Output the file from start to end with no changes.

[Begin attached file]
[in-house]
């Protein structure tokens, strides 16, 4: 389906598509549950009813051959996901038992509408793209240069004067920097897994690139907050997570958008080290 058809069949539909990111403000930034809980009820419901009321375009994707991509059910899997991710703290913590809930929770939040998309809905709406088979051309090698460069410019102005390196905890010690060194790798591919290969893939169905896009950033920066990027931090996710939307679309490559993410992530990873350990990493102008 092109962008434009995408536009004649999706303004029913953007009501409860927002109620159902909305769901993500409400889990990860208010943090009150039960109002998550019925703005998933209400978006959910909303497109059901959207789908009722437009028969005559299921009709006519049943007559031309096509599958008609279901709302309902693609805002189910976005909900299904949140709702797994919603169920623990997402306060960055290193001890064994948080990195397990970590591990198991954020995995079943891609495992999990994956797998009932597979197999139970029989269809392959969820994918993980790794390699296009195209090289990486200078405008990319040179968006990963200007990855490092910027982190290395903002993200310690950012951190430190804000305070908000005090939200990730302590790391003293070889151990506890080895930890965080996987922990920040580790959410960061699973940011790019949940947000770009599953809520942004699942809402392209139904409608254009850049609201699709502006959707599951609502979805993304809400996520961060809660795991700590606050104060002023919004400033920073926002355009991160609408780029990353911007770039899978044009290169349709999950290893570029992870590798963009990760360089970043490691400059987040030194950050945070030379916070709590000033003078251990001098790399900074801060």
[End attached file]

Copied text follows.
[in-house]
């Protein structure tokens, strides 16, 4: 389906598509549950009813051959996901038992509408793209240069004067920097897994690139907050997570958008080290 058809069949539909990111403000930034809980009820419901009321375009994707991509059910899997991710703290913590809930929770939040998309809905709406088979051309090698460069410019102005390196905890010690060194790798591919290969893939169905896009950033920066990027931090996710939307679309490559993410992530990873350990990493102008 092109962008434009995408536009004649999706303004029913953007009501409860927002109620159902909305769901993500409400889990990860208010943090009150039960109002998550019925703005998933209400978006959910909303497109059901959207789908009722437009028969005559299921009709006519049943007559031309096509599958008609279901709302309902693609805002189910976005909900299904949140709702797994919603169920623990997402306060960055290193001890064994948080990195397990970590591990198991954020995995079943891609495992999990994956797998009932597979197999139970029989269809392959969820994918993980790794390699296009195209090289990486200078405008990319040179968006990963200007990855490092910027982190290395903002993200310690950012951190430190804000305070908000005090939200990730302590790391003293070889151990506890080895930890965080996987922990920040580790959410960061699973940011790019949940947000770009599953809520942004699942809402392209139904409608254009850049609201699709502006959707599951609502979805993304809400996520961060809660795991700590606050104060002023919004400033920073926002355009991160609408780029990353911007770039899978044009290169349709999950290893570029992870590798963009990760360089970043490691400059987040030194950050945070030379916070709590000033003078251990001098790399900074801060």